U.S.Telemedia, a firm that marketed computer chips online, has settled Federal Trade Commission charges that its marketing was deceptive and that it violated the Mail and Telephone Order Merchandise Rule. The agency charged that U.S. Telemedia, Inc., an Illinois corporation that advertised over the Internet, and Robert Brandzel, its principal officer, failed to deliver merchandise in a timely manner and failed to provide refunds to consumers who either did not get the chips they ordered or did not get them in a timely manner. To settle the FTC charges, U.S. Telemedia will pay $5500 in consumer redress and be barred from future violations of the rule.
The FTC’s complaint filed in U.S. District Court in March charged that U.S.Telemedia’s advertising urged consumers to telephone or send e-mail messages describing the specifications of the computer chips they wanted and their "target price." When consumers contacted U.S.Telemedia, they were told that they would have to make advance payment by cashier’s check or money order before their order could be shipped. In some cases, U.S.Telemedia told consumers that they would not ship the order until after the consumer’s check had cleared, which they said may take up to ten days. In fact, the FTC alleged, consumers who paid for the chips they ordered did not receive them within the times represented and did not receive a refund of their payment upon request. "In most instances consumers did not receive the ordered items at all," the complaint says. The court issued a temporary restraining order and an asset freeze in response to the FTC complaint.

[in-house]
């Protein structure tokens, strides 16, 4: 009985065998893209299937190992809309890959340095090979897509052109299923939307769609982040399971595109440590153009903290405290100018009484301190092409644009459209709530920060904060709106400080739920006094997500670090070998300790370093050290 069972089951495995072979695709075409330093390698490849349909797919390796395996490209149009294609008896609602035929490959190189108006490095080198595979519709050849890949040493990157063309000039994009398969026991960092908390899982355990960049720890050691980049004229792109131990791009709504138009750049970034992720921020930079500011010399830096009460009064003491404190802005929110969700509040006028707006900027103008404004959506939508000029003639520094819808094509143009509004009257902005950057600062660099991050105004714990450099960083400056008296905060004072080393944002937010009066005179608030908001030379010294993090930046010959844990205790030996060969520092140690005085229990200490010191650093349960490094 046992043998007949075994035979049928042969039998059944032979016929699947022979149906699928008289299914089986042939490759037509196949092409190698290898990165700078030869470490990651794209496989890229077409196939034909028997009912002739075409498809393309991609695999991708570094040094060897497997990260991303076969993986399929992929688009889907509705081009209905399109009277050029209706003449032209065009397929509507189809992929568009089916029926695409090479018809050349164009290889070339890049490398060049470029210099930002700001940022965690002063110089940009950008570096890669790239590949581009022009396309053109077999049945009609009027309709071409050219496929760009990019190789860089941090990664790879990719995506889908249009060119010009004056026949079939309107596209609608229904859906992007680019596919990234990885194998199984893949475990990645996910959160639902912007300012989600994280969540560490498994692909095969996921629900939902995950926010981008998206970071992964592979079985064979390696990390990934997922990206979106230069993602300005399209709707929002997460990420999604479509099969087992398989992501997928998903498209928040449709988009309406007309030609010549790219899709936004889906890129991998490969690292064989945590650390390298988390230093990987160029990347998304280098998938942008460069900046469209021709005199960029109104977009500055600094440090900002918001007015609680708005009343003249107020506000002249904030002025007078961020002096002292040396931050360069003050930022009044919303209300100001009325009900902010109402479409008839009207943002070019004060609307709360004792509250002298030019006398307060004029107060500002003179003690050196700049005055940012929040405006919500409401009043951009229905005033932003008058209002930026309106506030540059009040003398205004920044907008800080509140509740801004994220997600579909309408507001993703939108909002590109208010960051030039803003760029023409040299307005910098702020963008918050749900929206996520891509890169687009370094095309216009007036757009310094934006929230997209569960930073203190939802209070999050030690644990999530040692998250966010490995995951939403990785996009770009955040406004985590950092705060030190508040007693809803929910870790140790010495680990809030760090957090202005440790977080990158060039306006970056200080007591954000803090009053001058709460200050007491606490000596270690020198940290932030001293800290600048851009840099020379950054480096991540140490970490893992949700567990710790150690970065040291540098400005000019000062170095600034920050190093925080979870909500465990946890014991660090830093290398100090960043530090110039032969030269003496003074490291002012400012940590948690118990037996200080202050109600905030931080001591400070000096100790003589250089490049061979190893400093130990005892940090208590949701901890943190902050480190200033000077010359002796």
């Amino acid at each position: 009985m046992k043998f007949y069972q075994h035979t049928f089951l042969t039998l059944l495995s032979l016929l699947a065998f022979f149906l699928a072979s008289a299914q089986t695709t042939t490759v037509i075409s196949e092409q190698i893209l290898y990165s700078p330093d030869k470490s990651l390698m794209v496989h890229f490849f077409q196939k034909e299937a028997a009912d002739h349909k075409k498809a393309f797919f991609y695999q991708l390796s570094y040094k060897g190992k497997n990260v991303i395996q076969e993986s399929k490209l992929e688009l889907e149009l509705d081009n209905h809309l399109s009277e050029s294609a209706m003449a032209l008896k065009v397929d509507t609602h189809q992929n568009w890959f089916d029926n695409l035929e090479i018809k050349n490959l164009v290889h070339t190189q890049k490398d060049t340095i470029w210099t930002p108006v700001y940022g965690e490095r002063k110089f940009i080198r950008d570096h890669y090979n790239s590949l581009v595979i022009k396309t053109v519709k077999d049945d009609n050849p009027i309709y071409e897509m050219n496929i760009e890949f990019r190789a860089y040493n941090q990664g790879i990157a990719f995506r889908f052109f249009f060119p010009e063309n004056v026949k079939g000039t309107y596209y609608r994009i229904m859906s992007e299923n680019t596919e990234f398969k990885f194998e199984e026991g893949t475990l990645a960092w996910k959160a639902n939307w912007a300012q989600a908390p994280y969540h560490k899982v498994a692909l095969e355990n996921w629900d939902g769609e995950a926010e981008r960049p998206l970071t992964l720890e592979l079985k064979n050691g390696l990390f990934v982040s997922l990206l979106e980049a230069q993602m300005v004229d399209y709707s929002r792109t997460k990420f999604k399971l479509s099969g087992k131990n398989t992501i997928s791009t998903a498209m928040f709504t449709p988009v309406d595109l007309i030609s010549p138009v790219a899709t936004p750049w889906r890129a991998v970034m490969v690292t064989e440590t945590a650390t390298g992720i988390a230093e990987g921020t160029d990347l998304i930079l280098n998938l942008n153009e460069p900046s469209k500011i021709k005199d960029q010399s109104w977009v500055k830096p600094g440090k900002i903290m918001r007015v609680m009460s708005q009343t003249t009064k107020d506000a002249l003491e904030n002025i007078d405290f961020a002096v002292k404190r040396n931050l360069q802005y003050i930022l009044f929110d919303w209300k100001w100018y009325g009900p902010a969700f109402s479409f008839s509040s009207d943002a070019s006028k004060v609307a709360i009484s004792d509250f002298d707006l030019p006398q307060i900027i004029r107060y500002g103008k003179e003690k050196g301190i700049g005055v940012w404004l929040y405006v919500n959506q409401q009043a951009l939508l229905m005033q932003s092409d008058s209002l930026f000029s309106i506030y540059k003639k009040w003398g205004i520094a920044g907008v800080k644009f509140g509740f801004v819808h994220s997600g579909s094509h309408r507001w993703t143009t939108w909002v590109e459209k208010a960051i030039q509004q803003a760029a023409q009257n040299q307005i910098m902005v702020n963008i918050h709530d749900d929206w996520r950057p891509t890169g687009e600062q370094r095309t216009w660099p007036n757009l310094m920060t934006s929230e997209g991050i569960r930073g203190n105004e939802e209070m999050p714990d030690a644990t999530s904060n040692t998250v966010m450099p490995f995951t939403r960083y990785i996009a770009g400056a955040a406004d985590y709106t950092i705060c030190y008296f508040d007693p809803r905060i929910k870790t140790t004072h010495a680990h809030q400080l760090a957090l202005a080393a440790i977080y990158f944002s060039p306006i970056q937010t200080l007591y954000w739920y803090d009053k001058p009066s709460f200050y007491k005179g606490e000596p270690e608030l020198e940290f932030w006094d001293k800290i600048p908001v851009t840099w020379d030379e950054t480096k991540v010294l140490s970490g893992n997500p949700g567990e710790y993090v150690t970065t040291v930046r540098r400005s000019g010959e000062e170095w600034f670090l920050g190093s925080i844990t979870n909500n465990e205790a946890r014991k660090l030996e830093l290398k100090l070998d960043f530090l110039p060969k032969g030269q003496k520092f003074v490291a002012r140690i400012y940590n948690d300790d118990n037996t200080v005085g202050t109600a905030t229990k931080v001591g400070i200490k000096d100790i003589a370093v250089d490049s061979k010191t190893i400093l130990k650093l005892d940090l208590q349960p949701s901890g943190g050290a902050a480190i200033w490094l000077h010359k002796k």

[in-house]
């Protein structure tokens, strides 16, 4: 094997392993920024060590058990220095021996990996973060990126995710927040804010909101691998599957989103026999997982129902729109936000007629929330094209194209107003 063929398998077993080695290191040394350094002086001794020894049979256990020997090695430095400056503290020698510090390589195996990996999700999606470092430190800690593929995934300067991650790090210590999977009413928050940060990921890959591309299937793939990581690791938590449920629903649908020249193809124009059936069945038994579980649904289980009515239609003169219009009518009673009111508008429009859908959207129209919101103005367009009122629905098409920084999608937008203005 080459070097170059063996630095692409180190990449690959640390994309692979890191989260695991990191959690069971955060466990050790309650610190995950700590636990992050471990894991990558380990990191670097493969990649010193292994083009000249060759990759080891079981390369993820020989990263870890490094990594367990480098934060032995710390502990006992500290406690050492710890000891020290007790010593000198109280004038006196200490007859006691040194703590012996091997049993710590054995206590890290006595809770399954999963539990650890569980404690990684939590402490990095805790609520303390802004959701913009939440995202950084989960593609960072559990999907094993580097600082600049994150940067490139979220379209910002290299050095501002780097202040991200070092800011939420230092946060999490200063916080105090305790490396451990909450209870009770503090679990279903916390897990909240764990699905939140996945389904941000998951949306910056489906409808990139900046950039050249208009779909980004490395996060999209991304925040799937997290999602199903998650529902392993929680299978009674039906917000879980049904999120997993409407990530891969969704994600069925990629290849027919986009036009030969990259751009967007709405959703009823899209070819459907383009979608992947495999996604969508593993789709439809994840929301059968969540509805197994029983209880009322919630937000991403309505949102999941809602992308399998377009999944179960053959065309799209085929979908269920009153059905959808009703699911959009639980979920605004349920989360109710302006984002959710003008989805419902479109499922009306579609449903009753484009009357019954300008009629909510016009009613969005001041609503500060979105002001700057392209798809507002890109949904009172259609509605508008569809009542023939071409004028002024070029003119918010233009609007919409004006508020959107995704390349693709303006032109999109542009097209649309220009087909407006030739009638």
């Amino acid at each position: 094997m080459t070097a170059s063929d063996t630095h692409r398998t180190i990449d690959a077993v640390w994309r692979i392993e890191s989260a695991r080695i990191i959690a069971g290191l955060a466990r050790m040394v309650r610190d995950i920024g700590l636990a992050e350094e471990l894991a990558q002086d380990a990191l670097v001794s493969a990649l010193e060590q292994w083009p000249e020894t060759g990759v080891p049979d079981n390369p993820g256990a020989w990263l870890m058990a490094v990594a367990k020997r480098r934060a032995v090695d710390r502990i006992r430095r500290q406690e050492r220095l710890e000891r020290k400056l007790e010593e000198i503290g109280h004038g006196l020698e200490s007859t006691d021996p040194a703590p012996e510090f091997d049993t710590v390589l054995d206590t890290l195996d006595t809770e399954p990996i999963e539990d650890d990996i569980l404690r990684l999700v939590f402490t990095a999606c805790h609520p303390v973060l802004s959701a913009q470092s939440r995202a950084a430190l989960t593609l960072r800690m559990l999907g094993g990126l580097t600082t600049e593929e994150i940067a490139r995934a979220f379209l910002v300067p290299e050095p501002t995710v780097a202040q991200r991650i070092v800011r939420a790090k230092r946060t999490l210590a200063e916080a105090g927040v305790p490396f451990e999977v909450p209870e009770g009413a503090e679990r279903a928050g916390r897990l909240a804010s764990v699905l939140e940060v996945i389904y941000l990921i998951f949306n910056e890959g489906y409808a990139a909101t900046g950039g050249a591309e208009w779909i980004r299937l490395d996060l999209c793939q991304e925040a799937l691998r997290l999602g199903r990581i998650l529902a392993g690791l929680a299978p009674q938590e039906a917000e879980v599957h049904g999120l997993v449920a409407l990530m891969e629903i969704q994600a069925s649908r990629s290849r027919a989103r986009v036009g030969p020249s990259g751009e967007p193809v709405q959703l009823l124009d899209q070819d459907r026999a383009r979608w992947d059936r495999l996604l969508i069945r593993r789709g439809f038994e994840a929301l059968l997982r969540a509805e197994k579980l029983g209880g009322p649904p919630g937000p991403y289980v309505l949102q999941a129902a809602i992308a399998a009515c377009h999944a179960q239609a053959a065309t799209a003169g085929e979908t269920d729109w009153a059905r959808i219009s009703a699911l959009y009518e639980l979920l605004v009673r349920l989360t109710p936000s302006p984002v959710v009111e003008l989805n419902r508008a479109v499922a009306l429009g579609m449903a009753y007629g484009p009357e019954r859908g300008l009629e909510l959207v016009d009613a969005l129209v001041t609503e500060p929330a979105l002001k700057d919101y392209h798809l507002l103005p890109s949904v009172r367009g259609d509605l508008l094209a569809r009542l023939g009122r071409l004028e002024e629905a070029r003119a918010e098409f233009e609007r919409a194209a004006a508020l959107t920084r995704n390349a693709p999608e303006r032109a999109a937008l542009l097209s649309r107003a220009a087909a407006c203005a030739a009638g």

The case against U.S.Telemedia was announced as part of a continuing crackdown on deceptive marketing in cyberspace that has targeted a range of phony schemes including credit repair ripoffs, bogus income opportunities, and a phony grant assistance operation. The FTC has brought over a dozen cases against on-line scammers.
To settle the FTC charges, Brandzel and U.S.Telemedia will pay $5500 in consumer redress and will be barred from misrepresenting the merchandise or the shipping schedule for its items and from any other violations of the Mail and Telephone Order Rule. In addition, Brandzel would be required to notify the FTC if he establishes any World Wide Web site.
NOTE: This consent judgement is for settlement purposes only and does not constitute an admission by the defendant of a law violation. Consent decrees/judgments have the force of law when signed by the judge.
Copies of the complaint and consent order are available from the FTC’s Public Reference Branch, Room 130, 6th Street and Pennsylvania Avenue, N.W., Washington, D.C. 20580; 202-326-2222; TTY for the hearing impaired 1-866-653-4261. To find out the latest news as it is announced, call the FTC NewsPhone recording at 202-326-2710. FTC news releases and other materials also are available on the Internet at the FTC’s World Wide Web site at: http://www.ftc.gov
(FTC File No. X960 051)
(Civil Action No. 96C 1440)